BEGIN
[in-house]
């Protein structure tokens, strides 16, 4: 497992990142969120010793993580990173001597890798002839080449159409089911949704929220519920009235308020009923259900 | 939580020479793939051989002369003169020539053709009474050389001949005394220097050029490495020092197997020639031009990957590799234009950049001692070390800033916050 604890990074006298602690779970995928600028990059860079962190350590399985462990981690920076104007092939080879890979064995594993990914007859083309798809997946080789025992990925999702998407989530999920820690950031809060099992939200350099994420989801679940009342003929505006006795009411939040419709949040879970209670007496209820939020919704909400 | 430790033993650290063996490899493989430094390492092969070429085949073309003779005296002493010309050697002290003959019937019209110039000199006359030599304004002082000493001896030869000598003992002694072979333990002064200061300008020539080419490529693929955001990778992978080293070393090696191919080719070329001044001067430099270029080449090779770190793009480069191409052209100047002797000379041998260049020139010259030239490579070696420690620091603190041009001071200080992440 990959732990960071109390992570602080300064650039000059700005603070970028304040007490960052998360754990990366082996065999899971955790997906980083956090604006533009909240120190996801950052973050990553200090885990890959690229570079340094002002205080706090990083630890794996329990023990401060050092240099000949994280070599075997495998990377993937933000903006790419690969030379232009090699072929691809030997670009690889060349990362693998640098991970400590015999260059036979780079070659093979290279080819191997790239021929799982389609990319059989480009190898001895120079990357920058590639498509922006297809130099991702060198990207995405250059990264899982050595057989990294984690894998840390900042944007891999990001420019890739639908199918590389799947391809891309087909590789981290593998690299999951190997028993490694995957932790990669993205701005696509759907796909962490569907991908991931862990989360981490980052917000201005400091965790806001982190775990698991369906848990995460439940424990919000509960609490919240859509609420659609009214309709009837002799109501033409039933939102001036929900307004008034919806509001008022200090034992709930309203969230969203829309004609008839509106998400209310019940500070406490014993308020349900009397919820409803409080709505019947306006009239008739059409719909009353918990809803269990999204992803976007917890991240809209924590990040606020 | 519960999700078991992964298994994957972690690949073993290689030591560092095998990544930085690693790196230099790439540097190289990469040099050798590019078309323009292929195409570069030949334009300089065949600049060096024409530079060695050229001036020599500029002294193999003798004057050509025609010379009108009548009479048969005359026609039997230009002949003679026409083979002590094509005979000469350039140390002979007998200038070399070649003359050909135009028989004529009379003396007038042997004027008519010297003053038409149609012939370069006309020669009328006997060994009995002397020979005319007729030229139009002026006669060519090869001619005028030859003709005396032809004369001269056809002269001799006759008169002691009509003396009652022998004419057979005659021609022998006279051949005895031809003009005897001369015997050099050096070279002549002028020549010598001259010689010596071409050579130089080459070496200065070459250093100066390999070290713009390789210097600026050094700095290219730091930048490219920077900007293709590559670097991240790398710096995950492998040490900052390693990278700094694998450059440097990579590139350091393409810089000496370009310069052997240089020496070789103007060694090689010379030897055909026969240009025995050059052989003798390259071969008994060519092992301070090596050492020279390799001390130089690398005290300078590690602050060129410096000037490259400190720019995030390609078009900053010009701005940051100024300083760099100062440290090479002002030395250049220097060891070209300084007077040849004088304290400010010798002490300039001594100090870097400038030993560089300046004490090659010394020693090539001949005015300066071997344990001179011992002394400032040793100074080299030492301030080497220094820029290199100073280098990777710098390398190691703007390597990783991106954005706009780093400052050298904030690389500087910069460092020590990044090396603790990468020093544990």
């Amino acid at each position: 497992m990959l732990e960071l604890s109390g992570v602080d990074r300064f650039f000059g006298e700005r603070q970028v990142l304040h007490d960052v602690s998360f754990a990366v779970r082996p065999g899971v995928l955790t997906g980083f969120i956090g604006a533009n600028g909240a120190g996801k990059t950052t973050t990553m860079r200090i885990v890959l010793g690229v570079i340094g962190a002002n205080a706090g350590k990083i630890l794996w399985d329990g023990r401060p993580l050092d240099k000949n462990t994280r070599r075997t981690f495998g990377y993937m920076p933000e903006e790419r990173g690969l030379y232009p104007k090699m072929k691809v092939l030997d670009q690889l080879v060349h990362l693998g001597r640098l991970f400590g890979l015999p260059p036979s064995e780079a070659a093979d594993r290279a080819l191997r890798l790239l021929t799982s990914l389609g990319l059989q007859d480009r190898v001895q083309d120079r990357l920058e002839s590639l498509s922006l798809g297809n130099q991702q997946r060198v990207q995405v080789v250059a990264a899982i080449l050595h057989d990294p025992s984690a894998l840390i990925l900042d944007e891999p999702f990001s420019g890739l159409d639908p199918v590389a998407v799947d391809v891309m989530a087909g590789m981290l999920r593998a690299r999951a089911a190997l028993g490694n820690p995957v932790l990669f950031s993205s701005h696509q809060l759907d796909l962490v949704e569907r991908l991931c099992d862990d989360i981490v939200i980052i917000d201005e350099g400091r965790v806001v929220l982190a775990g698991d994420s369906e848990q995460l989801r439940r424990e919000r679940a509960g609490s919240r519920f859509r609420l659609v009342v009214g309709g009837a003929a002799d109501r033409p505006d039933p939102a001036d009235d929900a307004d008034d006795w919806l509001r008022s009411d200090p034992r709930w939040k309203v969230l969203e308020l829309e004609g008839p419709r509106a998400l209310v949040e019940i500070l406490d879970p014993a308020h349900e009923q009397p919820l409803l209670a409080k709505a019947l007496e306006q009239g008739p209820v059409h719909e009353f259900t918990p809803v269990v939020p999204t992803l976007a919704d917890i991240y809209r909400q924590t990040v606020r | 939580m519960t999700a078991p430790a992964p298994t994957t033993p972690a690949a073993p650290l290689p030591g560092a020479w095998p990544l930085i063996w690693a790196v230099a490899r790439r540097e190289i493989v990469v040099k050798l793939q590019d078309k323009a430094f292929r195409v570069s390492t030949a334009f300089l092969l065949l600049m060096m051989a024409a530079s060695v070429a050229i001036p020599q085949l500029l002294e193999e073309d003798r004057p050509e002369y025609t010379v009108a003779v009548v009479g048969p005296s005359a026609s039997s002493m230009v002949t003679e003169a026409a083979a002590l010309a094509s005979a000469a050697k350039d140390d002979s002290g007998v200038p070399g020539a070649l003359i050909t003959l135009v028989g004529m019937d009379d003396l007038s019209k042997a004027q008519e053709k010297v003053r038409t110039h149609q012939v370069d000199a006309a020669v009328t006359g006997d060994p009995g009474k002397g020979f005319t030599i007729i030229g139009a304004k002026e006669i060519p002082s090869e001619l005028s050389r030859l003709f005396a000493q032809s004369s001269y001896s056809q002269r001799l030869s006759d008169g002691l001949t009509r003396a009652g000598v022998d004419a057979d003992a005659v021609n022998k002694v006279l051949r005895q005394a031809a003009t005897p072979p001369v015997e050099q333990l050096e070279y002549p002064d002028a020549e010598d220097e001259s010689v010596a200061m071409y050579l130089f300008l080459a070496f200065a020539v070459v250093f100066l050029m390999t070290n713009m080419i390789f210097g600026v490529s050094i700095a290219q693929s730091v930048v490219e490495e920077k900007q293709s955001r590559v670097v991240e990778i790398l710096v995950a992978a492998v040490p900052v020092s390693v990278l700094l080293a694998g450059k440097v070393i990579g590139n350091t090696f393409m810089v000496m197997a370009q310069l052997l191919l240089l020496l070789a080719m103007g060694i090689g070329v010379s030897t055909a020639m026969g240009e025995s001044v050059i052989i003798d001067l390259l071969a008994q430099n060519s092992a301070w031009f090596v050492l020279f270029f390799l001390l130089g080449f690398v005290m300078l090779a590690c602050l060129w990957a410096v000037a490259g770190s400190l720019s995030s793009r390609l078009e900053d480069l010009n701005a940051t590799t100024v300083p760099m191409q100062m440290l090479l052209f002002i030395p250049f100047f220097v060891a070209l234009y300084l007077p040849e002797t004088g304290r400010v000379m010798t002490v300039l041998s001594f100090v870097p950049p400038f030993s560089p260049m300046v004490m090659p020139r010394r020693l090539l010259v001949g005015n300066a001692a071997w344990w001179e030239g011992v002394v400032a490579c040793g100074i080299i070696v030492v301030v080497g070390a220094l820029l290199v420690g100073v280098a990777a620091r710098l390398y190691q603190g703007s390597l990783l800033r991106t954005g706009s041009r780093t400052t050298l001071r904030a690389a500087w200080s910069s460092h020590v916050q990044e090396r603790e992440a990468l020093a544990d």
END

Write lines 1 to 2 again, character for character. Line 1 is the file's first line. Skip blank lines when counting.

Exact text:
[in-house]
């Protein structure tokens, strides 16, 4: 497992990142969120010793993580990173001597890798002839080449159409089911949704929220519920009235308020009923259900 | 939580020479793939051989002369003169020539053709009474050389001949005394220097050029490495020092197997020639031009990957590799234009950049001692070390800033916050 604890990074006298602690779970995928600028990059860079962190350590399985462990981690920076104007092939080879890979064995594993990914007859083309798809997946080789025992990925999702998407989530999920820690950031809060099992939200350099994420989801679940009342003929505006006795009411939040419709949040879970209670007496209820939020919704909400 | 430790033993650290063996490899493989430094390492092969070429085949073309003779005296002493010309050697002290003959019937019209110039000199006359030599304004002082000493001896030869000598003992002694072979333990002064200061300008020539080419490529693929955001990778992978080293070393090696191919080719070329001044001067430099270029080449090779770190793009480069191409052209100047002797000379041998260049020139010259030239490579070696420690620091603190041009001071200080992440 990959732990960071109390992570602080300064650039000059700005603070970028304040007490960052998360754990990366082996065999899971955790997906980083956090604006533009909240120190996801950052973050990553200090885990890959690229570079340094002002205080706090990083630890794996329990023990401060050092240099000949994280070599075997495998990377993937933000903006790419690969030379232009090699072929691809030997670009690889060349990362693998640098991970400590015999260059036979780079070659093979290279080819191997790239021929799982389609990319059989480009190898001895120079990357920058590639498509922006297809130099991702060198990207995405250059990264899982050595057989990294984690894998840390900042944007891999990001420019890739639908199918590389799947391809891309087909590789981290593998690299999951190997028993490694995957932790990669993205701005696509759907796909962490569907991908991931862990989360981490980052917000201005400091965790806001982190775990698991369906848990995460439940424990919000509960609490919240859509609420659609009214309709009837002799109501033409039933939102001036929900307004008034919806509001008022200090034992709930309203969230969203829309004609008839509106998400209310019940500070406490014993308020349900009397919820409803409080709505019947306006009239008739059409719909009353918990809803269990999204992803976007917890991240809209924590990040606020 | 519960999700078991992964298994994957972690690949073993290689030591560092095998990544930085690693790196230099790439540097190289990469040099050798590019078309323009292929195409570069030949334009300089065949600049060096024409530079060695050229001036020599500029002294193999003798004057050509025609010379009108009548009479048969005359026609039997230009002949003679026409083979002590094509005979000469350039140390002979007998200038070399070649003359050909135009028989004529009379003396007038042997004027008519010297003053038409149609012939370069006309020669009328006997060994009995002397020979005319007729030229139009002026006669060519090869001619005028030859003709005396032809004369001269056809002269001799006759008169002691009509003396009652022998004419057979005659021609022998006279051949005895031809003009005897001369015997050099050096070279002549002028020549010598001259010689010596071409050579130089080459070496200065070459250093100066390999070290713009390789210097600026050094700095290219730091930048490219920077900007293709590559670097991240790398710096995950492998040490900052390693990278700094694998450059440097990579590139350091393409810089000496370009310069052997240089020496070789103007060694090689010379030897055909026969240009025995050059052989003798390259071969008994060519092992301070090596050492020279390799001390130089690398005290300078590690602050060129410096000037490259400190720019995030390609078009900053010009701005940051100024300083760099100062440290090479002002030395250049220097060891070209300084007077040849004088304290400010010798002490300039001594100090870097400038030993560089300046004490090659010394020693090539001949005015300066071997344990001179011992002394400032040793100074080299030492301030080497220094820029290199100073280098990777710098390398190691703007390597990783991106954005706009780093400052050298904030690389500087910069460092020590990044090396603790990468020093544990």